That American Jews overwhelmingly support a path to citizenship for illegal immigrants is, as the psychologists say, over-determined. Our religion, our history, and our experience all say we should.
The Torah enjoins us to welcome the stranger, the ger, in our land because we ourselves were once strangers in Egypt. After the destruction of the Second Temple, we were compelled to live in countries not our own, and for most of the past two millennia our status was as outsiders subject to laws that were sometimes welcoming, often not so much.
In the U.S., of course, the legal situation was different. As George Washington famously wrote to the Jews of Newport, “It is now no more that toleration is spoken of as if it were the indulgence of one class of people that another enjoyed the exercise of their inherent natural rights, for, happily, the Government of the United States, which gives to bigotry no sanction, to persecution no assistance, requires only that they who live under its protection should demean themselves as good citizens in giving it on all occasions their effectual support.”
Nevertheless, we experienced our share of bigotry in America, not least in the anti-immigration laws of the early 1920s, which severely limited the number of immigrants from Eastern Europe (as well as Southern Europe and Asia). And even as today’s nativists piously talk about how their forebears all came to this country legally, we know better. The other side of our story is documented in CUNY professor Libby Garland’s new book, After They Closed the Gates: Jewish Illegal Immigration to the United States, 1921-1965.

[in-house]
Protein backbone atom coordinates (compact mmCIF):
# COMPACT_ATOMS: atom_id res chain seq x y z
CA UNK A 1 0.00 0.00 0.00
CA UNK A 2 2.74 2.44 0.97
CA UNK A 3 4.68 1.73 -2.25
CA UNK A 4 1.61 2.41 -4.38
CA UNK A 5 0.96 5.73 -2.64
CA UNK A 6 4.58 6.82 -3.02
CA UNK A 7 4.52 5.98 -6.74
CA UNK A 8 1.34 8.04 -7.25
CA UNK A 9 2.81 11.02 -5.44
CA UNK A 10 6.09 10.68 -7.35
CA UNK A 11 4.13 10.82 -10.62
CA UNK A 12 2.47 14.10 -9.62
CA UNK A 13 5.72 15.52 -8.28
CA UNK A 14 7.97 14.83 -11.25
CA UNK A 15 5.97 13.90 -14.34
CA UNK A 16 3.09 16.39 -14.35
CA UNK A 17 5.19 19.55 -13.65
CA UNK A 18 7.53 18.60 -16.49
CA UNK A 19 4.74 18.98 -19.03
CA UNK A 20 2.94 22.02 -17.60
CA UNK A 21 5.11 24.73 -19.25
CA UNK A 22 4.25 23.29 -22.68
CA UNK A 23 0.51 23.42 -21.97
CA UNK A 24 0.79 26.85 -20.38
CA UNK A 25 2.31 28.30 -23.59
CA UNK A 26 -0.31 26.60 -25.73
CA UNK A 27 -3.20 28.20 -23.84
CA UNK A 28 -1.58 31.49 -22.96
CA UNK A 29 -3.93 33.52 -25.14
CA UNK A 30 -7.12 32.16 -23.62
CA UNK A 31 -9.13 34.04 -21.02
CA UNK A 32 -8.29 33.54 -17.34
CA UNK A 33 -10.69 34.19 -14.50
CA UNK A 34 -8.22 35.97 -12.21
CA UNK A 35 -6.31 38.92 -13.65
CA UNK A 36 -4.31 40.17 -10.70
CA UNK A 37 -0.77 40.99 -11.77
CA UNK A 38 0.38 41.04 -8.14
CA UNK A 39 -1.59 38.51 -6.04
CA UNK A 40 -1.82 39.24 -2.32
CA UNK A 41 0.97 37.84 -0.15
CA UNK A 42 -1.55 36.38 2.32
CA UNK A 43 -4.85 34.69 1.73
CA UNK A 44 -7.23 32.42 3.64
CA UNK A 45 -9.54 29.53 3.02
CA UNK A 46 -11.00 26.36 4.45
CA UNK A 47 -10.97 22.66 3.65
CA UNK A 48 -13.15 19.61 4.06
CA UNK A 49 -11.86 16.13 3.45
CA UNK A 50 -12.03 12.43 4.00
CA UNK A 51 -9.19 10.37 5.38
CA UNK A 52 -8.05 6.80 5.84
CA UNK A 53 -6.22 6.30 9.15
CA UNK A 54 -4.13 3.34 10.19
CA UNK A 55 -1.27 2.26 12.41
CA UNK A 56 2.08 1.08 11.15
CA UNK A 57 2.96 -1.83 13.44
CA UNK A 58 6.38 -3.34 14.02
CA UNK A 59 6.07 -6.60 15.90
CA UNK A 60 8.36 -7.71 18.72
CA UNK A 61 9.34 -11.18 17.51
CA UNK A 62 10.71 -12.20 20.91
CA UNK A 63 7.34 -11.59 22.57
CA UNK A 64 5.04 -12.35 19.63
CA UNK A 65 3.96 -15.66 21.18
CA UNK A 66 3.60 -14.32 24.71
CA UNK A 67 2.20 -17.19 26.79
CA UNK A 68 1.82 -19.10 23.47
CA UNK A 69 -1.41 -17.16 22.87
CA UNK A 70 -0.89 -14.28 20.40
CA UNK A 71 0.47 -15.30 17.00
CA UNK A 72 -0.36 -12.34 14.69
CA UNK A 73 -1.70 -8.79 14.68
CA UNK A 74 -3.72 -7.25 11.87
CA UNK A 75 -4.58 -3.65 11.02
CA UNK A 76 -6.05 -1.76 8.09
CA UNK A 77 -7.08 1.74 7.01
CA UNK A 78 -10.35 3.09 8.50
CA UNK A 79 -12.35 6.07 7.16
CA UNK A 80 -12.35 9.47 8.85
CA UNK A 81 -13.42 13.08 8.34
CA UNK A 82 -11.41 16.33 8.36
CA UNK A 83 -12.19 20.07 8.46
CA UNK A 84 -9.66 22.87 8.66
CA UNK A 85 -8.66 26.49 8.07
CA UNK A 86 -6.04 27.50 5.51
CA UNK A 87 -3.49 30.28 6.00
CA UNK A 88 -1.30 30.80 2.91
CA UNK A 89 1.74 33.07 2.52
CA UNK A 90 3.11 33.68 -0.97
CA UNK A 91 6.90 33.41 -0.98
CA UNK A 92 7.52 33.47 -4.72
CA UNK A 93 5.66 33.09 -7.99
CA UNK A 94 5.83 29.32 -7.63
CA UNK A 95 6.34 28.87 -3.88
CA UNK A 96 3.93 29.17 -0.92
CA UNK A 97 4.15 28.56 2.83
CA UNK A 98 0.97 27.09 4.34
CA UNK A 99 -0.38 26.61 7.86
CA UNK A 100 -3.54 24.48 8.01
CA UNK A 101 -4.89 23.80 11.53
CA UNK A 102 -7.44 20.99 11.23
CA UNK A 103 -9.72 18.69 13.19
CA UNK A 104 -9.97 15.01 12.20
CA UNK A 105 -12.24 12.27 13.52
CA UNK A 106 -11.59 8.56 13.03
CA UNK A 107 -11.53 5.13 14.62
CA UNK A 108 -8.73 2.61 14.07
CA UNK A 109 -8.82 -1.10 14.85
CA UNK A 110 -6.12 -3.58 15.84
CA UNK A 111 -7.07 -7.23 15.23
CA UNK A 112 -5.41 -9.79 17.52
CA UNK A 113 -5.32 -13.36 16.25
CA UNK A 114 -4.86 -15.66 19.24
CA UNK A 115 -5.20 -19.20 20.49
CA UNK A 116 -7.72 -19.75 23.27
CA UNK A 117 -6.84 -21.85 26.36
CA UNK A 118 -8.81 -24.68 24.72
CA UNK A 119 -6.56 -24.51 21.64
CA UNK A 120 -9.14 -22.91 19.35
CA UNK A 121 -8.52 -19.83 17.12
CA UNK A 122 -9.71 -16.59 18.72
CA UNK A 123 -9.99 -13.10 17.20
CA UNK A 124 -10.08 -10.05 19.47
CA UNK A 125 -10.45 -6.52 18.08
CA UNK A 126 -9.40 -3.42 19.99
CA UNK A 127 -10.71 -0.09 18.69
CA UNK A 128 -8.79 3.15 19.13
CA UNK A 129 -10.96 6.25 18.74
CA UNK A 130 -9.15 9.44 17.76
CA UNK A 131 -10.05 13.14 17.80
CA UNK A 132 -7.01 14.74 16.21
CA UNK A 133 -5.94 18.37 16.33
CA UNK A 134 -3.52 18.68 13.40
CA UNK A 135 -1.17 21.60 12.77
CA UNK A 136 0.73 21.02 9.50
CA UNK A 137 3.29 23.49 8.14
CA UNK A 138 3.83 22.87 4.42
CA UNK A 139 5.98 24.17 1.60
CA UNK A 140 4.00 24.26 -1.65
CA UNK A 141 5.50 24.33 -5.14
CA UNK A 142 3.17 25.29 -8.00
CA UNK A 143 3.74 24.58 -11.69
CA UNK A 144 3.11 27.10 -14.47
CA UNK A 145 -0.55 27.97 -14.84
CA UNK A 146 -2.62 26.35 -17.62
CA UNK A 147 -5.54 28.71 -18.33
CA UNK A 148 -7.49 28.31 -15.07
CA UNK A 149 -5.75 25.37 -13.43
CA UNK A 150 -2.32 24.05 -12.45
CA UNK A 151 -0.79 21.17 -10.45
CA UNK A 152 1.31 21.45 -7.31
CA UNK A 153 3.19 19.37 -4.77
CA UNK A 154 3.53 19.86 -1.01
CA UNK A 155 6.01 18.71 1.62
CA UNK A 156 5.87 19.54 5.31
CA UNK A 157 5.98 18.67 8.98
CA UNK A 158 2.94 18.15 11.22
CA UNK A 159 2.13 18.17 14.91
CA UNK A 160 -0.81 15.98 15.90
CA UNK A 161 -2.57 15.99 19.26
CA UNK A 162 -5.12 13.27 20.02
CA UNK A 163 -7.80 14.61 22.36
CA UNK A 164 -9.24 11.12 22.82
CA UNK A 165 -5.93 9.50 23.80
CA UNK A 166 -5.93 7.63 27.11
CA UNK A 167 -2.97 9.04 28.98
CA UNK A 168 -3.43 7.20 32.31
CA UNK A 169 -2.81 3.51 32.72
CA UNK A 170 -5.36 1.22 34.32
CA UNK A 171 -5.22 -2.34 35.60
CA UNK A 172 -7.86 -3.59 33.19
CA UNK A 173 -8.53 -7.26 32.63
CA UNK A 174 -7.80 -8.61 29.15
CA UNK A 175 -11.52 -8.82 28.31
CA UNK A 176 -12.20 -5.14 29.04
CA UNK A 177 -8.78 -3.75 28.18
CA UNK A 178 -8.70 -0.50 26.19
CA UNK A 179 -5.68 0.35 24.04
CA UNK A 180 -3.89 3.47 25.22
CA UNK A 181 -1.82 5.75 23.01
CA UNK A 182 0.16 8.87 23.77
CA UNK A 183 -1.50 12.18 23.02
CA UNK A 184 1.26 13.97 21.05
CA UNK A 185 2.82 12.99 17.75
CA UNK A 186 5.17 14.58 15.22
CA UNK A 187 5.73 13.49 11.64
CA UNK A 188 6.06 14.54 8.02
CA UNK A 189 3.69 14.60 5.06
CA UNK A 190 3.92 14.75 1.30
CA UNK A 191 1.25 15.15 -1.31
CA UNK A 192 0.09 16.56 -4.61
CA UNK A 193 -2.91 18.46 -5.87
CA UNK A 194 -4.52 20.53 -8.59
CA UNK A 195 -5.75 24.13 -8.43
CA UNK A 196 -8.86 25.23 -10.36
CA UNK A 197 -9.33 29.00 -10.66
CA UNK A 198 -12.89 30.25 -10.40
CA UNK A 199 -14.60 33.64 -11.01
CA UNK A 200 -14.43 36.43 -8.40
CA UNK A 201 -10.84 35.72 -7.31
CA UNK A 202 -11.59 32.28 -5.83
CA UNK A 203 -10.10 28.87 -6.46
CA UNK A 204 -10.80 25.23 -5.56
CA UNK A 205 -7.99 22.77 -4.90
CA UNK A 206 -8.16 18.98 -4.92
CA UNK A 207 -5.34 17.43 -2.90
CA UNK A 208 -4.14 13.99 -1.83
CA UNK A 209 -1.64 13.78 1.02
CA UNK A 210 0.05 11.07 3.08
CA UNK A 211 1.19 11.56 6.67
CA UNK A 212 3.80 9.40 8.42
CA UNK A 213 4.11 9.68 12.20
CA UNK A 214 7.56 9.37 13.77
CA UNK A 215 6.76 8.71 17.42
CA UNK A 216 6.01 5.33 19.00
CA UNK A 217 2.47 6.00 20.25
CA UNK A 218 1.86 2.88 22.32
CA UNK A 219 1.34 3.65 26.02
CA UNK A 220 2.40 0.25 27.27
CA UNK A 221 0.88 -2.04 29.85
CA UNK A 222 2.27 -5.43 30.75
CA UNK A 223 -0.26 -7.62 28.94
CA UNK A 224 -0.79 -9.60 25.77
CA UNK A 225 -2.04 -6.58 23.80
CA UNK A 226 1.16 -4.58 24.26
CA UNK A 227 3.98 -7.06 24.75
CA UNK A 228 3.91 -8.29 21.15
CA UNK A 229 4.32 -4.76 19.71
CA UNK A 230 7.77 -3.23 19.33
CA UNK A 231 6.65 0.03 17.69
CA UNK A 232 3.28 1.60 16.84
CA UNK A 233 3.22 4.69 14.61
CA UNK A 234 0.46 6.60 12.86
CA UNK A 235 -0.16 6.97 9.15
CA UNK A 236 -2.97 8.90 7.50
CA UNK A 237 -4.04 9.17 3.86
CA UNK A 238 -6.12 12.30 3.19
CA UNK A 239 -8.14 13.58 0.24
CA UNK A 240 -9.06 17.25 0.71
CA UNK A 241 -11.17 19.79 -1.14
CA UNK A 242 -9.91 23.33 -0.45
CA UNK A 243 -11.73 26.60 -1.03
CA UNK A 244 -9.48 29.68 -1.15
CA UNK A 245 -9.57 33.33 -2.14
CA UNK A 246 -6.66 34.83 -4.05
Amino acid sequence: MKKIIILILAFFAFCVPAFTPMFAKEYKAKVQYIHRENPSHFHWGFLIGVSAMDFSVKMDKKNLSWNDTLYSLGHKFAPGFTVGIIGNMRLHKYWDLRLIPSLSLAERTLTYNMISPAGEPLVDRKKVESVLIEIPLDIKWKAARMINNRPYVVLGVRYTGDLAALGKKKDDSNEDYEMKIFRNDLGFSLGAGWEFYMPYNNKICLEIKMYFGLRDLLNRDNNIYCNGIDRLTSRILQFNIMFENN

But does this mean that our community should back President Obama’s executive order making it possible for millions of undocumented immigrants to stay in this country and obtain work permits? Legitimate questions have been raised about the wisdom as well as the legality of stretching precedent and extending executive power to the degree that the president has.
A few months after stepping down from the Supreme Court in 1939, Louis D. Brandeis told a group of Zionist leaders that Jews should continue to immigrate to British Mandatory Palestine despite a British government white paper forbidding it. So far as Jews were concerned, said Brandeis, immigration was legal because the white paper violated the terms of the League of Nations Mandate.
“To Brandeis, the law was not just a collection of words on paper, but had to relate meaningfully to real life,” writes Rafael Medoff, director of The David S. Wyman Institute for Holocaust Studies.
“The British policy of keeping most Jews out of Palestine was “legal” only in the dry, technical sense; it was not legal in any sense related to what was happening in the real world.”
The millions of illegal immigrants now in the United States do not face what the Jews in Nazi Germany faced in 1939. But the challenges they must endure, not least in terms of families being torn apart, are acute. And there’s no sign the Republican-controlled Congress that takes office in January will be any more able than the present Congress to pass legislation that meets those challenges in a fair and humane way.
There are times when justice requires pushing the envelope of the law. This is one of those times.